>> reporter: well, talking to folks, the democrats here in d.c., there is a lot of confidence in brennan 's performance because it's the complete opposite of hagel . they felt brennan looked self-assured. he gave a spirited defense to the administration's policies and most importantly he was also humble. he said there should be more information put forward in terms of when these drone strikes occur if civilians are injured. this hearing for mr. brennan also sort of placated a lot of democrats on that committee because the white house released papers from the department of justice explaining the legal rationale behind the drone strikes. so overall, the feel something that john brennan performed admirably, that he will move forward and he will be a good director of the cia . they felt that the committee hearing went as well as it could be. what's interesting, martin, john brennan has 25 years experience at the cia and that's really what we've heard. he's the most experienced person to take over the cia in quite some time. no one should stand in the way of that.
>> okay, luke russert there in washington . thanks so much, luke. let's get right to our panel now. from washington karen finney, a columnist with the hill, and michael o'hanlon, senior foreign policy fellows at the brookings institution . welcome to you both. mike, if i can start with you. in addition to the many other responsibilities that you yourself carry, you're also a member of the cia 's external advisory board . are you satisfied with john brennan 's responses, particularly in relation to the drone program?
>> well, you know, martin, i do think we need checks and balances in our system, and i think groping towards the right way to handle a question of whether it be drones or some other kind of use of force , the broader question here is using force in a country where we haven't before or against a person we haven't before, possibly an american citizen when you have got this very broad authorization on the use of force against an enemy that's very generally defined going back to the 2001 legislation. so it's bigger than any one technology that might be used. but, no, i'm not totally comfortable yet, martin. i still wonder if we need some kind of internal executive branch but totally independent check. in other words, some kind of a special court or a special counsel who has independent authority to stop a strike or at least advise strongly against it and require additional vetting. i'm not sure we're totally at the place we need to be on this. it's understandable it would be hard and it's understandable we don't want to have completely open scrutiny outside of the executive branch when it's a war-time operation, but i'm still groping for the right answer.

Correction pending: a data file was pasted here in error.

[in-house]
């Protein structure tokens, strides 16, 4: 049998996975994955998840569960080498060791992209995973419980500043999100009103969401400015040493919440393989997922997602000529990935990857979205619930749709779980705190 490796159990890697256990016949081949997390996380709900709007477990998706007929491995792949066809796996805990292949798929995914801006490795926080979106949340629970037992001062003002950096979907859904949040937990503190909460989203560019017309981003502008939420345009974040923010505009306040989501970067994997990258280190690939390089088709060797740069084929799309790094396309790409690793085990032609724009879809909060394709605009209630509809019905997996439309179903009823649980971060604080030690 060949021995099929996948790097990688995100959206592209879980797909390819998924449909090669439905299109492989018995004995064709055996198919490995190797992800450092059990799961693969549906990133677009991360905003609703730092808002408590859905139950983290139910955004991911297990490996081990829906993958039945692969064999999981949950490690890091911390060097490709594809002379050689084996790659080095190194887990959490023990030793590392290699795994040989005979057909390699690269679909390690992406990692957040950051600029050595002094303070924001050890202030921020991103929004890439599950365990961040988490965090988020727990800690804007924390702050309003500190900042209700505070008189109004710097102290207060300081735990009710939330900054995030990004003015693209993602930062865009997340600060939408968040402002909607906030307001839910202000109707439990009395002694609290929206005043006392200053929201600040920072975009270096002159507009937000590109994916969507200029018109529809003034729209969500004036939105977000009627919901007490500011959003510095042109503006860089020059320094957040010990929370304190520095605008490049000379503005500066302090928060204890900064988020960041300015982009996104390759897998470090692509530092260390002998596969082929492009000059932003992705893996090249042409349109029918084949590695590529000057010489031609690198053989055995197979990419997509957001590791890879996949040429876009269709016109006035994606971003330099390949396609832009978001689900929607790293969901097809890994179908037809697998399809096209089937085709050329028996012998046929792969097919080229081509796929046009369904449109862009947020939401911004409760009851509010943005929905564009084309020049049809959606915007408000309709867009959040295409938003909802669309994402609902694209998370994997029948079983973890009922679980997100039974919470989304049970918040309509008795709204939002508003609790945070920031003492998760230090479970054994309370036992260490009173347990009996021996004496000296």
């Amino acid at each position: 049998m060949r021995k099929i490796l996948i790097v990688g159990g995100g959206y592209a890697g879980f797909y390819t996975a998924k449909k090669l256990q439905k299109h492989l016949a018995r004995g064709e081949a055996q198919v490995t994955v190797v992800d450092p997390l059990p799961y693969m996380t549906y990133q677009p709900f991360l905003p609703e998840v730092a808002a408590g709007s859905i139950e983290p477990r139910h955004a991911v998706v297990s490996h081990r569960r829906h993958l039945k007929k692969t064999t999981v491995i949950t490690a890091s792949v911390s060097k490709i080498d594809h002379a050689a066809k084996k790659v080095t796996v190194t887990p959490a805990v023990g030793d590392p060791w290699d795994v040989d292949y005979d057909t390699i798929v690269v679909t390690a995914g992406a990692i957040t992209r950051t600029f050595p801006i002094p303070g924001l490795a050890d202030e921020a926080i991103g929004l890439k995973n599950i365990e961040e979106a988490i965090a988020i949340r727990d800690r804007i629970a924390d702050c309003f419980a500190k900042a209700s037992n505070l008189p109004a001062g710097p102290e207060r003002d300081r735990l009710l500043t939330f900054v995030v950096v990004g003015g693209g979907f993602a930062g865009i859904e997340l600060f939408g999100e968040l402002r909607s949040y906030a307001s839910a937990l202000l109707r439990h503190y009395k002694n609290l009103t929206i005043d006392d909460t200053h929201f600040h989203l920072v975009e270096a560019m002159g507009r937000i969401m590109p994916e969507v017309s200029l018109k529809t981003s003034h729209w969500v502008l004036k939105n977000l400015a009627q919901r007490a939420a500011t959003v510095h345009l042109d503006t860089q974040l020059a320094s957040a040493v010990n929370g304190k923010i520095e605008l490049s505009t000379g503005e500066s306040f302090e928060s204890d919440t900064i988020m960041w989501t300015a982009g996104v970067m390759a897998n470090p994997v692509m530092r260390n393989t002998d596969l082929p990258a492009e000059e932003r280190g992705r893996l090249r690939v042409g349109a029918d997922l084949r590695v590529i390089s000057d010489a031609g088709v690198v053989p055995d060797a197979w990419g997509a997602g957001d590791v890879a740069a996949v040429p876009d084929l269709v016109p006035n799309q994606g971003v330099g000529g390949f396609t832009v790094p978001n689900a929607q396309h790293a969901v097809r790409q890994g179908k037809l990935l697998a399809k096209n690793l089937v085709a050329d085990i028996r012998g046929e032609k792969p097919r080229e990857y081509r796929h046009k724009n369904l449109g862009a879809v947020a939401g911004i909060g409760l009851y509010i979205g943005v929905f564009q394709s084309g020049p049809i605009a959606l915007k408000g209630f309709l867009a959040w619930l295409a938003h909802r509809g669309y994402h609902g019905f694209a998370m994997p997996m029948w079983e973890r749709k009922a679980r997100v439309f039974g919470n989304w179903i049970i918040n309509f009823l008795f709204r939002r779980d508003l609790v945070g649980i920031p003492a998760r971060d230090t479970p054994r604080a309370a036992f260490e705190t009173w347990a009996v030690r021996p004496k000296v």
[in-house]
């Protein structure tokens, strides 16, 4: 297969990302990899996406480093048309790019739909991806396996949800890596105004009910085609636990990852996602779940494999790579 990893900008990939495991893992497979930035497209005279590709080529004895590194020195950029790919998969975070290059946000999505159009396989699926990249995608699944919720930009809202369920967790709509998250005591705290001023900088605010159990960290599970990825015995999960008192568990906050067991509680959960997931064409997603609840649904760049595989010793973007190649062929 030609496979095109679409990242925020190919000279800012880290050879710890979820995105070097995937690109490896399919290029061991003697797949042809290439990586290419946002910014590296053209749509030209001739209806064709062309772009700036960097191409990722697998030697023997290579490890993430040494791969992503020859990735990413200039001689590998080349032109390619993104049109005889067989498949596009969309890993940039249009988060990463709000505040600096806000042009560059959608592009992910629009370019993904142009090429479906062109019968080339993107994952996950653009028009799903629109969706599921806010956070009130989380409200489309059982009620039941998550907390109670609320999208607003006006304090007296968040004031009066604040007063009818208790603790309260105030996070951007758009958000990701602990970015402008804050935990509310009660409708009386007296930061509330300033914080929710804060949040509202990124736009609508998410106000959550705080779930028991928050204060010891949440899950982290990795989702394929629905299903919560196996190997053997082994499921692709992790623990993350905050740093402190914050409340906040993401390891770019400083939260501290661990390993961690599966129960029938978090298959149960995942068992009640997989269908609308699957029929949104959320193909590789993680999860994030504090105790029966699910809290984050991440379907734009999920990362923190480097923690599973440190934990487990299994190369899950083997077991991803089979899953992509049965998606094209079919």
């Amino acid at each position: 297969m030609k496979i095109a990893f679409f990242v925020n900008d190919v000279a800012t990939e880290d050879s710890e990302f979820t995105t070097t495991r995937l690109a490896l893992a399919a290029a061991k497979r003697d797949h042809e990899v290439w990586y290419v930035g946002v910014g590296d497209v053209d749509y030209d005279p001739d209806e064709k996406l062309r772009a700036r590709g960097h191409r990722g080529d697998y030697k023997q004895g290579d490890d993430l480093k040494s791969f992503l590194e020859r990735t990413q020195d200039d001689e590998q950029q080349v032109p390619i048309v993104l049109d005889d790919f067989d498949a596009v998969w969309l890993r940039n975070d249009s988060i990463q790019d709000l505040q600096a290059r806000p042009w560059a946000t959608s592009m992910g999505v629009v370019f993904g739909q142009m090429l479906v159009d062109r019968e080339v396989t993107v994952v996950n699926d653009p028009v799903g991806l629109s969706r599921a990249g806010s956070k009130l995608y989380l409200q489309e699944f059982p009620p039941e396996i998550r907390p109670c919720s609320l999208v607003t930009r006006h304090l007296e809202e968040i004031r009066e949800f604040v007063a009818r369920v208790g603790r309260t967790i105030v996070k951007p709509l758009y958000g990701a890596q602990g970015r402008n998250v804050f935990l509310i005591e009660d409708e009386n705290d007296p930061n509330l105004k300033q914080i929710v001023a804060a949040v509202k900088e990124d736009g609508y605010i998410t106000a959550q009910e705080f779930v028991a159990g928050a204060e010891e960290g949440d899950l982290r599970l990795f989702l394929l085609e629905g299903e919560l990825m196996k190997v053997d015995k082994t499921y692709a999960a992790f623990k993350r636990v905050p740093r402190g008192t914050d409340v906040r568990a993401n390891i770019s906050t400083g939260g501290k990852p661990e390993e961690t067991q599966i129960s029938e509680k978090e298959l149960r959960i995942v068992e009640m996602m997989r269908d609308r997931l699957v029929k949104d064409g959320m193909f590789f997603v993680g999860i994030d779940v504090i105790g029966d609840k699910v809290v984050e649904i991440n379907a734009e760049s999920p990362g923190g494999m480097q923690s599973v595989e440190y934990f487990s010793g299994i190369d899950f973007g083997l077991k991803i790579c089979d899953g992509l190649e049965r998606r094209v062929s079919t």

>> karen , i want to play an exchange between marco rubio and mr. brennan . it's an he can change that starts with mr. rubio demanding answers for why the u.s. was not able to interrogate a suspect in the benghazi attacks, and he was briefly held by tunisia. take a listen to this.
>> tunisians did not have a basis in their law to hold him.
>> so they released him.
>> they did.
>> where is he? we don't know.
>> he's still in tunisia.
>> that doesn't sound like a good system of working with our foreign partners.
>> it shows the tunisians are working with their rule of law like we do.